Angela Merkel secured an overwhelming victory in Germany's elections as her conservative bloc won 41.5% of the vote, finishing just short of an absolute majority.

The Chancellor secured a third term at the lead of Europe's strongest economy but she still faces the delicate task of forming a coalition government.

"This is a super result," Merkel told cheering supporters at her Christian Democratic Union (CDU) party headquarters in Berlin.

"We can celebrate tonight because we have done something fantastic."

CDU and its Bavarian sister CSU finished only five seats short of an absolute majority in the lower house, or Bundestag, a result that no party has reached in more than 50 years.

"We will do all we can in the next four years together to make them successful years for Germany," Merkel said.

"It is too early to say how we will proceed but today we should celebrate," she said.

However Merkel's coalition partner, the pro-business Free Democratic Party (FDP), crashed out of Parliament, winning only 0.2% less of the vote needed to clear the 5% hurdle to get into parliament.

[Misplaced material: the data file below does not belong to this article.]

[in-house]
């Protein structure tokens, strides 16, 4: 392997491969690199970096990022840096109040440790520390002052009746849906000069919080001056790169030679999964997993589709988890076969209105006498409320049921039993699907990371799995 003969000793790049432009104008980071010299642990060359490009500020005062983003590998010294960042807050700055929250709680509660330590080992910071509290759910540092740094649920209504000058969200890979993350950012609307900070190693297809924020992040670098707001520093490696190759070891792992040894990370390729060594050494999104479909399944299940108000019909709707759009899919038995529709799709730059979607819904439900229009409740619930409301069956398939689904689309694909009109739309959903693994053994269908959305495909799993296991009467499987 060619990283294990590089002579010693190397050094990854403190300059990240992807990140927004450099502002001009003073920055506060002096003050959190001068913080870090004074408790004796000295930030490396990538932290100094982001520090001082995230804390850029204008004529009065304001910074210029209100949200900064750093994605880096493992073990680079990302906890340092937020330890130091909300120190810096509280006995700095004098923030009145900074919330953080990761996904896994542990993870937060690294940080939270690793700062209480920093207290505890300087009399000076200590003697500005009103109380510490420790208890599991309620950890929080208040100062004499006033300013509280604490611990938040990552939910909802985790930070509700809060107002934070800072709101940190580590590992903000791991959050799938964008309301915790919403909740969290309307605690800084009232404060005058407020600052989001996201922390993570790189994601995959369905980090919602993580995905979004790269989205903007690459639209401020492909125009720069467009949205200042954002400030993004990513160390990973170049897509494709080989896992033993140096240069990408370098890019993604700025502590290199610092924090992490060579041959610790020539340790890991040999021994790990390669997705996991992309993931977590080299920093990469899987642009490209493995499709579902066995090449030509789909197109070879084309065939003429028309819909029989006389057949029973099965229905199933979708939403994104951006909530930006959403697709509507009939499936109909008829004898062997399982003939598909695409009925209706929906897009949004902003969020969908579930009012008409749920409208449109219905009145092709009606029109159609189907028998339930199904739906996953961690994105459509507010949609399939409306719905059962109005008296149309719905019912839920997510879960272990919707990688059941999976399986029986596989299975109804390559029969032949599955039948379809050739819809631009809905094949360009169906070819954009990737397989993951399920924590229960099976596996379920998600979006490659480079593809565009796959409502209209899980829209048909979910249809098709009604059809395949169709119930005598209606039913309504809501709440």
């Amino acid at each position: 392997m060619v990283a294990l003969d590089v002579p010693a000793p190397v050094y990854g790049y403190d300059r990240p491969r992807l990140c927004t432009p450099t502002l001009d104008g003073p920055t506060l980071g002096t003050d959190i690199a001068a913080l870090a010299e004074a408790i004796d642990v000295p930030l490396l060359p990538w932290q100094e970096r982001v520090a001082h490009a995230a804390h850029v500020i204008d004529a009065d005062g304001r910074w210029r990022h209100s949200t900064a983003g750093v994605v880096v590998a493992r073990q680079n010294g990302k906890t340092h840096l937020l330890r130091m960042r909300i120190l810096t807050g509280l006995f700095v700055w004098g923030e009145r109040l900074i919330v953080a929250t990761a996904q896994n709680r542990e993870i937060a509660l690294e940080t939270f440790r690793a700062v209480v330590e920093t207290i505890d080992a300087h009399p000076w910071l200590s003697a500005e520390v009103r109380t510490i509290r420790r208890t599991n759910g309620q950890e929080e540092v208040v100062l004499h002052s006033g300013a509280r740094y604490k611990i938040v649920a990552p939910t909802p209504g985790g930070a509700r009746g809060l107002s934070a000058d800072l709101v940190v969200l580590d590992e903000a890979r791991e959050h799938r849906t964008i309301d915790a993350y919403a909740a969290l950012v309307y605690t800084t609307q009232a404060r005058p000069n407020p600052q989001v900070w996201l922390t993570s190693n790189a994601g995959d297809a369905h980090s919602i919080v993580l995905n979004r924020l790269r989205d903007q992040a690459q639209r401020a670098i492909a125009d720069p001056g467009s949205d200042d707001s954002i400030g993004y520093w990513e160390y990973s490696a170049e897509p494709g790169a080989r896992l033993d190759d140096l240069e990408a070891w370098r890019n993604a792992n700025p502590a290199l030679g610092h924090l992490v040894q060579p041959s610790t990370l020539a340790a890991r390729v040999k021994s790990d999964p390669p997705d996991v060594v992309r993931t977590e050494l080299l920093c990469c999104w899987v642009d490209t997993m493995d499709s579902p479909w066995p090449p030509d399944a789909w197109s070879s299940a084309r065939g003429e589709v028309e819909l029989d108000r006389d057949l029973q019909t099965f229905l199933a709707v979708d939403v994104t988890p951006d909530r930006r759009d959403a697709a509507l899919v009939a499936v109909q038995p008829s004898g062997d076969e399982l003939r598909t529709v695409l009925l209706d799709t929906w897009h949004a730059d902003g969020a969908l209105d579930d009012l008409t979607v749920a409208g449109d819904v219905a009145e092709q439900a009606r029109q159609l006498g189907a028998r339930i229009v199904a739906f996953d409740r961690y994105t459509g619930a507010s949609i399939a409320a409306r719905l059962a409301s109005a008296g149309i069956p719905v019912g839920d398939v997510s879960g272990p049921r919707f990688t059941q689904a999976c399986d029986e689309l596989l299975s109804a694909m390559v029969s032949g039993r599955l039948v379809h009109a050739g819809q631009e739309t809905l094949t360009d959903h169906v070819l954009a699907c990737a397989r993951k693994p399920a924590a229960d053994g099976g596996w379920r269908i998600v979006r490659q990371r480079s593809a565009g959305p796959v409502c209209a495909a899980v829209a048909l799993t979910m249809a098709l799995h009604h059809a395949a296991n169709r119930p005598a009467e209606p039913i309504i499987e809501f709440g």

"We have two possibilities: the Social Democrats or the Greens," Volker Kauder, the leader of CDU's parliamentary group, told ARD public Television. "We will determine in our committees how the talks should go."

The Social Democrats (SPD), CDU's main rivals, arrived second with 26%. Merkel had already governed a grand coalition supported by the centre-left party in her first term.

SPD's top candidate Peer Steinbrück served as her financial minister.

"The ball is in Merkel's court," said Steinbrück, a former finance minister under Merkel who has said he won't serve under her again. "She has to get herself a majority."

Several weeks of negotiations are expected, regardless of whether Merkel forms a coalition with the Social Democrats or the Greens, which won 8.4% of the vote.

The new anti-euro party Alternative for Germany (AfD) and the Pirate Party were also left out of the parliament.